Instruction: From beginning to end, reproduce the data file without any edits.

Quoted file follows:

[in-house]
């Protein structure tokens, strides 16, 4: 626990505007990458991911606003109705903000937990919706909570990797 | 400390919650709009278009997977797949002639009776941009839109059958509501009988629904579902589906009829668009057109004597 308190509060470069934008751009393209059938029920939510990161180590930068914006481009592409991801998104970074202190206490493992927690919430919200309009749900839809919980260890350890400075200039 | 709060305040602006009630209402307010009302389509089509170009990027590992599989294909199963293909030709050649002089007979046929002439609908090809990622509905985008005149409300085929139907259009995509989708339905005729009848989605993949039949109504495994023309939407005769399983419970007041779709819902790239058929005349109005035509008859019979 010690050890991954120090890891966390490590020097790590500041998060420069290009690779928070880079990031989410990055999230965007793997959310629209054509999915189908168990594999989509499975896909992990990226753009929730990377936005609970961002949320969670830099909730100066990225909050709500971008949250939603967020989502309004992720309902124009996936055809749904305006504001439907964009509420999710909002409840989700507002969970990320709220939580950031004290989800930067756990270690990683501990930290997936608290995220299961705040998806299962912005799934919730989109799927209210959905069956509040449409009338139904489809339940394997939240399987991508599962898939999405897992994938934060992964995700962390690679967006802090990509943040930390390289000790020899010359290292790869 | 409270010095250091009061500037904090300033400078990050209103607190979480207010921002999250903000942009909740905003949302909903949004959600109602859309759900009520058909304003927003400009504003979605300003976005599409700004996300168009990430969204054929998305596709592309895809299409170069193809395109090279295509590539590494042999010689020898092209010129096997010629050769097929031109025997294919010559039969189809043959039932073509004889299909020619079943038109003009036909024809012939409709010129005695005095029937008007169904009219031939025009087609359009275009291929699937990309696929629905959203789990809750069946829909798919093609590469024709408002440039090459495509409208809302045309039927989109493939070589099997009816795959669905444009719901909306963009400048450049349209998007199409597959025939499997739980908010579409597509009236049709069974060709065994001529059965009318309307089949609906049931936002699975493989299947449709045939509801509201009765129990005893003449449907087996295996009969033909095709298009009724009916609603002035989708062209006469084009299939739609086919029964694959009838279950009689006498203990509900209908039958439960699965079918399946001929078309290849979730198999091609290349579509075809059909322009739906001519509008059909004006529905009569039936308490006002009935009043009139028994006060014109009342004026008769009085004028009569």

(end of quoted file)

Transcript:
[in-house]
């Protein structure tokens, strides 16, 4: 626990505007990458991911606003109705903000937990919706909570990797 | 400390919650709009278009997977797949002639009776941009839109059958509501009988629904579902589906009829668009057109004597 308190509060470069934008751009393209059938029920939510990161180590930068914006481009592409991801998104970074202190206490493992927690919430919200309009749900839809919980260890350890400075200039 | 709060305040602006009630209402307010009302389509089509170009990027590992599989294909199963293909030709050649002089007979046929002439609908090809990622509905985008005149409300085929139907259009995509989708339905005729009848989605993949039949109504495994023309939407005769399983419970007041779709819902790239058929005349109005035509008859019979 010690050890991954120090890891966390490590020097790590500041998060420069290009690779928070880079990031989410990055999230965007793997959310629209054509999915189908168990594999989509499975896909992990990226753009929730990377936005609970961002949320969670830099909730100066990225909050709500971008949250939603967020989502309004992720309902124009996936055809749904305006504001439907964009509420999710909002409840989700507002969970990320709220939580950031004290989800930067756990270690990683501990930290997936608290995220299961705040998806299962912005799934919730989109799927209210959905069956509040449409009338139904489809339940394997939240399987991508599962898939999405897992994938934060992964995700962390690679967006802090990509943040930390390289000790020899010359290292790869 | 409270010095250091009061500037904090300033400078990050209103607190979480207010921002999250903000942009909740905003949302909903949004959600109602859309759900009520058909304003927003400009504003979605300003976005599409700004996300168009990430969204054929998305596709592309895809299409170069193809395109090279295509590539590494042999010689020898092209010129096997010629050769097929031109025997294919010559039969189809043959039932073509004889299909020619079943038109003009036909024809012939409709010129005695005095029937008007169904009219031939025009087609359009275009291929699937990309696929629905959203789990809750069946829909798919093609590469024709408002440039090459495509409208809302045309039927989109493939070589099997009816795959669905444009719901909306963009400048450049349209998007199409597959025939499997739980908010579409597509009236049709069974060709065994001529059965009318309307089949609906049931936002699975493989299947449709045939509801509201009765129990005893003449449907087996295996009969033909095709298009009724009916609603002035989708062209006469084009299939739609086919029964694959009838279950009689006498203990509900209908039958439960699965079918399946001929078309290849979730198999091609290349579509075809059909322009739906001519509008059909004006529905009569039936308490006002009935009043009139028994006060014109009342004026008769009085004028009569």